Miami has to upgrade their front court, period. Since Michael Jordan won his last NBA title with the Chicago Bulls in 1998, all who became champions next were teams with solid front courts. It has become a proven formula that the teams with the more superior big men win the Larry O’Brien trophies. It is those teams with the quality big men that won championships: David Robinson and Tim Duncan with the San Antonio Spurs in 1999, 2003, 2005, and 2007 (latter two years Duncan by his lonesome), Shaquille O’Neal with the Lakers in 2000 – 2002 and him with Alonzo Mourning in Miami in 2006, Rasheed and Ben Wallace with the Pistons in 2004, and the list goes on. Although having quality big men alone isn’t enough to win it all because you will have to surround them with great stars, long-range shooters and all-around utility players, solidifying the frontcourt is a must these post-Jordan days in the League to win titles. Sure, Kobe Bryant is still today’s Michael Jordan, but he never won any one of his titles without at least one quality big man (he had Shaq and Pau Gasol). And yeah, although LeBron and company did not have a really dominant big man, they were fortunate to win last season because the OKC Thunder did not have Finals experience, even if they had Serge Ibaka and Kendrick Perkins. The latter team was inexperienced and immature. In the Heat’s case, experience and maturity prevailed. With the Lakers, it’s a different issue. Both teams are mature and have Finals experience. And the Lakers have more.
Miami made a significant upgrade on their backcourt shooters earlier this offseason by adding Ray Allen and Rashard Lewis; unfortunately, they did not see the Howard trade coming to Los Angeles. Miami should be thankful they have Chris Bosh, but sorry to say that when compared to Dwight Howard, the former is soft. Bosh is good, but he sometimes is like a small forward playing in a big man’s body. Bosh is already considered the Heat’s best big man but he is not enough to counter Howard. To a certain extent, people will agree that LeBron James will match-up better to Howard than Bosh will do. With the combo of Howard and Gasol, the Lakers front court is deadly. Both players are great shot blockers, double-figure rebounders, and can yield high field goal percentages. With Steve Nash playing alongside them, it makes them more deadly. The collection of Chris Bosh, Udonis Haslem, Joel Anthony, and Dexter Pittman will not be enough to counter the Lakers’ frontcourt. Not to mention both Haslem and Anthony are undersized. Other than Howard and Gasol, Los Angeles still has two good rebounders in Jamison and promising big man Jordan Hill.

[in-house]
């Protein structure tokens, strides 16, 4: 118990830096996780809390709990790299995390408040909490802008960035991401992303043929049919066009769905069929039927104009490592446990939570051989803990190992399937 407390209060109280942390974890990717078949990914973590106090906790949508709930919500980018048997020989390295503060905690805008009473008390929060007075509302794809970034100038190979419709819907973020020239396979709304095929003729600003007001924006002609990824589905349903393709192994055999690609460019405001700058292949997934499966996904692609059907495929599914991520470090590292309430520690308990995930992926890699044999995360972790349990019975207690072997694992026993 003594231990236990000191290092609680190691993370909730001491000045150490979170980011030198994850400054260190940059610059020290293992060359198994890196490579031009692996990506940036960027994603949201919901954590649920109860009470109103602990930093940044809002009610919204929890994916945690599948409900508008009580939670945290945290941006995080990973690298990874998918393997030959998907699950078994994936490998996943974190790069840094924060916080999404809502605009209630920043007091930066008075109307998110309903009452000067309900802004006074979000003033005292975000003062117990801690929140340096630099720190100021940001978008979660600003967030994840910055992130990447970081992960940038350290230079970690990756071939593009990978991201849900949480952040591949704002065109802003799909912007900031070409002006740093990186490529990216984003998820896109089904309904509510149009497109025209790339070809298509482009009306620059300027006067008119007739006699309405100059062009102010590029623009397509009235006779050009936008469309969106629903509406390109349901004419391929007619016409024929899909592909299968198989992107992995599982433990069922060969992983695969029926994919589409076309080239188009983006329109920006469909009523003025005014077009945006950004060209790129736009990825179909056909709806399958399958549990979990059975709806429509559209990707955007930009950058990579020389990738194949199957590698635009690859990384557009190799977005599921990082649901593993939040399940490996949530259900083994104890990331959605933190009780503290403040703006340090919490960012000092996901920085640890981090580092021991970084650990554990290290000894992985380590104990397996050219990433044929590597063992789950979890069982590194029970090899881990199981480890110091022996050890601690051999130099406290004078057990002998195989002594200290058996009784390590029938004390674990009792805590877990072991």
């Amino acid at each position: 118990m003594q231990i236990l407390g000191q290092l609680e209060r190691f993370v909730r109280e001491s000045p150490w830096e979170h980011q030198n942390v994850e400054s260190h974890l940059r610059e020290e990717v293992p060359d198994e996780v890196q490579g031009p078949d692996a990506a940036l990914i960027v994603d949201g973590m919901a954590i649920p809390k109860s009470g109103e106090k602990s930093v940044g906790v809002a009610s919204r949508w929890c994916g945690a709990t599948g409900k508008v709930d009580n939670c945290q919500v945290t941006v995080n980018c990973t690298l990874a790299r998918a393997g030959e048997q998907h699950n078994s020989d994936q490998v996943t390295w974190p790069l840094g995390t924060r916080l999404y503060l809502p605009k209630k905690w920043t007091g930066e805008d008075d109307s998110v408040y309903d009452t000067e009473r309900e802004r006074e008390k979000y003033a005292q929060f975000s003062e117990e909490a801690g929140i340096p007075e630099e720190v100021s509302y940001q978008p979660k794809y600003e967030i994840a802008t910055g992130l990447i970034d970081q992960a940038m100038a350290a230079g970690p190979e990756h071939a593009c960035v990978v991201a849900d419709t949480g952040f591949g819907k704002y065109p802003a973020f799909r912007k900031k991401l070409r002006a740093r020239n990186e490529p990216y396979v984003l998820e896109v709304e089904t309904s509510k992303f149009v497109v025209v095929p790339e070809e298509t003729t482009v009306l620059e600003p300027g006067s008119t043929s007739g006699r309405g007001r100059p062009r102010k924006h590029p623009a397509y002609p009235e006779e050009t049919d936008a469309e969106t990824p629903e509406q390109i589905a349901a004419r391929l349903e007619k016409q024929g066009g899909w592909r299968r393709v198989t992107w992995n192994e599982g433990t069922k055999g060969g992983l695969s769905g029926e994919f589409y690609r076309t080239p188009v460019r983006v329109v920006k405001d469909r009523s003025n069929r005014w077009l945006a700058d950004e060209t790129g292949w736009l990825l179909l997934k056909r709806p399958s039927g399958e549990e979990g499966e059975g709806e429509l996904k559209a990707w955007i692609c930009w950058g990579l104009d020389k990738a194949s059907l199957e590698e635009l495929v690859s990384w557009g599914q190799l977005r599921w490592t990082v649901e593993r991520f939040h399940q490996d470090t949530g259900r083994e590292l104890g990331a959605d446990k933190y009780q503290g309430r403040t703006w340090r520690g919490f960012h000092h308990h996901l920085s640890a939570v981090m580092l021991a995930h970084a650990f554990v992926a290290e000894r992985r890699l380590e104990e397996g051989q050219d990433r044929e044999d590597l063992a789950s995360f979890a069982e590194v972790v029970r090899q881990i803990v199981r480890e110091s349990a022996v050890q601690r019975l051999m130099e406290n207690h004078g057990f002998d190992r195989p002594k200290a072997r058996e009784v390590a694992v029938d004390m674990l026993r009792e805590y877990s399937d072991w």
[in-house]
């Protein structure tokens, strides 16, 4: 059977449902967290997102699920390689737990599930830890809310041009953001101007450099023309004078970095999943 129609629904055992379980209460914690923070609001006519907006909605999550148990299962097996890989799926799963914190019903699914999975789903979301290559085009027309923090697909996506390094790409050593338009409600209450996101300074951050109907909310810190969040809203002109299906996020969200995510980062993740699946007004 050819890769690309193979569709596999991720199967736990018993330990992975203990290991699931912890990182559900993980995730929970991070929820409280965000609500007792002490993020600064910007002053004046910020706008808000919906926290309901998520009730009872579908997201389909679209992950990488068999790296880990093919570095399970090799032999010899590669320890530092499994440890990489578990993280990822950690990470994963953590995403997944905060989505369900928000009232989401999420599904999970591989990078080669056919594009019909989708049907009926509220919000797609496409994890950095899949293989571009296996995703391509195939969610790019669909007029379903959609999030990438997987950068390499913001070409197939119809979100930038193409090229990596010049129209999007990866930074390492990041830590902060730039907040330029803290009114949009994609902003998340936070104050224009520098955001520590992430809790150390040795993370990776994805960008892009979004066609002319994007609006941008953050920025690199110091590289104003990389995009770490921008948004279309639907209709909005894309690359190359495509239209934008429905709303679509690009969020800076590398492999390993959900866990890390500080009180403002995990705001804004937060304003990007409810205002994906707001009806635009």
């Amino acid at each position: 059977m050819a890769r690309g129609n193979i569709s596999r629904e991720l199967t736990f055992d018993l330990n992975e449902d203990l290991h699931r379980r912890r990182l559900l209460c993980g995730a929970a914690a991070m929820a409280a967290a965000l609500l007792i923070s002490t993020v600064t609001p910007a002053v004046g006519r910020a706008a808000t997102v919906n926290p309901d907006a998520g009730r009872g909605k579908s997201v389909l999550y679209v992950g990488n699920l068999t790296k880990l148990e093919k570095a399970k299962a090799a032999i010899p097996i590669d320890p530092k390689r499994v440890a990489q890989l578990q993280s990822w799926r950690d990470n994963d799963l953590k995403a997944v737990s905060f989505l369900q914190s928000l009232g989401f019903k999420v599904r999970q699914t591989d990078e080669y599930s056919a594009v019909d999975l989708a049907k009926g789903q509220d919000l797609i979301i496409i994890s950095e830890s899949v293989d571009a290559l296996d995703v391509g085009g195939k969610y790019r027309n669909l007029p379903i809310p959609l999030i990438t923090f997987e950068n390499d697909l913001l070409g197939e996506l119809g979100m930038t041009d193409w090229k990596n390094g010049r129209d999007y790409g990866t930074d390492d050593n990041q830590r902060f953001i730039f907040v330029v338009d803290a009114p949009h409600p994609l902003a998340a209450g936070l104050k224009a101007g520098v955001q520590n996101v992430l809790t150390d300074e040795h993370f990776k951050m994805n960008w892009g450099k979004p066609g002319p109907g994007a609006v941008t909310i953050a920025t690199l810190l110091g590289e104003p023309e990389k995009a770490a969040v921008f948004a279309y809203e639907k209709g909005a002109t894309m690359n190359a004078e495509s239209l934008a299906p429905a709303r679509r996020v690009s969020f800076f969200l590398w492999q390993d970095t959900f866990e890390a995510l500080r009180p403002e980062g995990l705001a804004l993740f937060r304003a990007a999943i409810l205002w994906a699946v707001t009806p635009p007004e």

Sure, the Heat have a plethora of three point-shooters in James, Allen, Lewis, Miller, Chalmers, Battier and Jones, but the Lakers also have them in Bryant, Nash, World Peace (now known as Military Industrial Complex), Jamison, Blake, Duhon, and Meeks to match. Comes crunch time (panic time) in the Finals, what instills fear to the hearts of players is shot blockers in the middle. They will avoid aggressive drives to the basket for the fear of getting their shots blocked and will shoot uncalculated long three-point shots that will either make or most of the time, miss. With Howard and Gasol together and if Coach Mike Brown plays Jamison alongside them, it’s going to be difficult for Miami to win the rebounding wars down the paint. James can outpower Howard in rebounding, but he is more of a point forward so don’t expect him to clean the glass that much because he will be tasked to facilitate the offense more. It is Bosh, Anthony, Haslem, and Pittman who will be expected to clean the glass for them. With the whole Heat lineup chipping in rebounds and blocks, it won’t be enough with Howard and Gasol boards and blocks numbers combined. Howard’s size and brute strength alone is hard to stop. And his presence will only make Gasol more confident and aggressive because the best big man in the League is looking out for him.
We also have to point out that during crunch time, players are more likely to stick to their natural roles, so obviously if you’re a point guard, you will more likely to dribble and pass than do a big man’s chores and if a center or power forward, block shots and rebound more because that is the instinct. True, versatile players like Battier and Miller can rebound and block shots, but don’t expect them to consistently take rebounds away from Howard and Gasol for latter two will win the battle of the boards and swat the ball to the floor or the crowd. And if Nash decides to throw the lob pass to Howard multiple times, what can Miami do? I don’t really expect him getting embarrassed by the any of the Heat’s big men.
This is a mind-opening post for the Miami Heat: A USA Men’s National Team can get away with a lack of quality big men in the Olympics, but in the NBA, it’s a necessity to have to win it all. Pat Riley and Coach Erik Spoelstra have to make some moves, trades or free agent acquisitions whichever, in order to counter the Lakers’ roster specifically their frontcourt if they aspire to become NBA champions by the end of the 2012-2013 season.